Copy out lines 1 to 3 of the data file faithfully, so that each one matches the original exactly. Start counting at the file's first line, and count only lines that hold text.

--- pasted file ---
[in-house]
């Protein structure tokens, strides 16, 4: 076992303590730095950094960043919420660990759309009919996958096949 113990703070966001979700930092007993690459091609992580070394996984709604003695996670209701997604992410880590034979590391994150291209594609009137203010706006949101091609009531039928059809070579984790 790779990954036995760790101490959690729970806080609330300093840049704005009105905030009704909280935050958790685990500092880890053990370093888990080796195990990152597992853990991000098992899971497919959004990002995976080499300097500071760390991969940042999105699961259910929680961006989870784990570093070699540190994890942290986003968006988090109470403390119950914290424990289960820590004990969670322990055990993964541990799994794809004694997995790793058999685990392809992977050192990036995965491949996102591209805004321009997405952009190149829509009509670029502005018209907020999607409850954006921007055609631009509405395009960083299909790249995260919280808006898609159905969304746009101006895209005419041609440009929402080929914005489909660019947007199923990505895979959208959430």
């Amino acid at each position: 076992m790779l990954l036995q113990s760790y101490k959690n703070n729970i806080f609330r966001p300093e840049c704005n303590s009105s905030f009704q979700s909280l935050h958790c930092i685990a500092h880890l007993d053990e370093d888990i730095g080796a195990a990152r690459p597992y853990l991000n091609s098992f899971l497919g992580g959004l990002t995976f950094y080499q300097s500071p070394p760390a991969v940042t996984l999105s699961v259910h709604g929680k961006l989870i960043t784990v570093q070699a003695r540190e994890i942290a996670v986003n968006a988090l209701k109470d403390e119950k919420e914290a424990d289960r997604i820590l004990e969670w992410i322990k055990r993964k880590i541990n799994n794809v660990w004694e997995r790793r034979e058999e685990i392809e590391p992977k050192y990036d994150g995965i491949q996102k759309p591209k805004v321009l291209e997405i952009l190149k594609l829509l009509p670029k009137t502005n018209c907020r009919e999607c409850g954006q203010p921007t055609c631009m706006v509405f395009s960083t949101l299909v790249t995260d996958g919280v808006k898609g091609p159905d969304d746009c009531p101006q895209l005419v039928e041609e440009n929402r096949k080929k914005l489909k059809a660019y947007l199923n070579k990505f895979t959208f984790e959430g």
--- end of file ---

[in-house]
């Protein structure tokens, strides 16, 4: 076992303590730095950094960043919420660990759309009919996958096949 113990703070966001979700930092007993690459091609992580070394996984709604003695996670209701997604992410880590034979590391994150291209594609009137203010706006949101091609009531039928059809070579984790 790779990954036995760790101490959690729970806080609330300093840049704005009105905030009704909280935050958790685990500092880890053990370093888990080796195990990152597992853990991000098992899971497919959004990002995976080499300097500071760390991969940042999105699961259910929680961006989870784990570093070699540190994890942290986003968006988090109470403390119950914290424990289960820590004990969670322990055990993964541990799994794809004694997995790793058999685990392809992977050192990036995965491949996102591209805004321009997405952009190149829509009509670029502005018209907020999607409850954006921007055609631009509405395009960083299909790249995260919280808006898609159905969304746009101006895209005419041609440009929402080929914005489909660019947007199923990505895979959208959430």
């Amino acid at each position: 076992m790779l990954l036995q113990s760790y101490k959690n703070n729970i806080f609330r966001p300093e840049c704005n303590s009105s905030f009704q979700s909280l935050h958790c930092i685990a500092h880890l007993d053990e370093d888990i730095g080796a195990a990152r690459p597992y853990l991000n091609s098992f899971l497919g992580g959004l990002t995976f950094y080499q300097s500071p070394p760390a991969v940042t996984l999105s699961v259910h709604g929680k961006l989870i960043t784990v570093q070699a003695r540190e994890i942290a996670v986003n968006a988090l209701k109470d403390e119950k919420e914290a424990d289960r997604i820590l004990e969670w992410i322990k055990r993964k880590i541990n799994n794809v660990w004694e997995r790793r034979e058999e685990i392809e590391p992977k050192y990036d994150g995965i491949q996102k759309p591209k805004v321009l291209e997405i952009l190149k594609l829509l009509p670029k009137t502005n018209c907020r009919e999607c409850g954006q203010p921007t055609c631009m706006v509405f395009s960083t949101l299909v790249t995260d996958g919280v808006k898609g091609p159905d969304d746009c009531p101006q895209l005419v039928e041609e440009n929402r096949k080929k914005l489909k059809a660019y947007l199923n070579k990505f895979t959208f984790e959430g």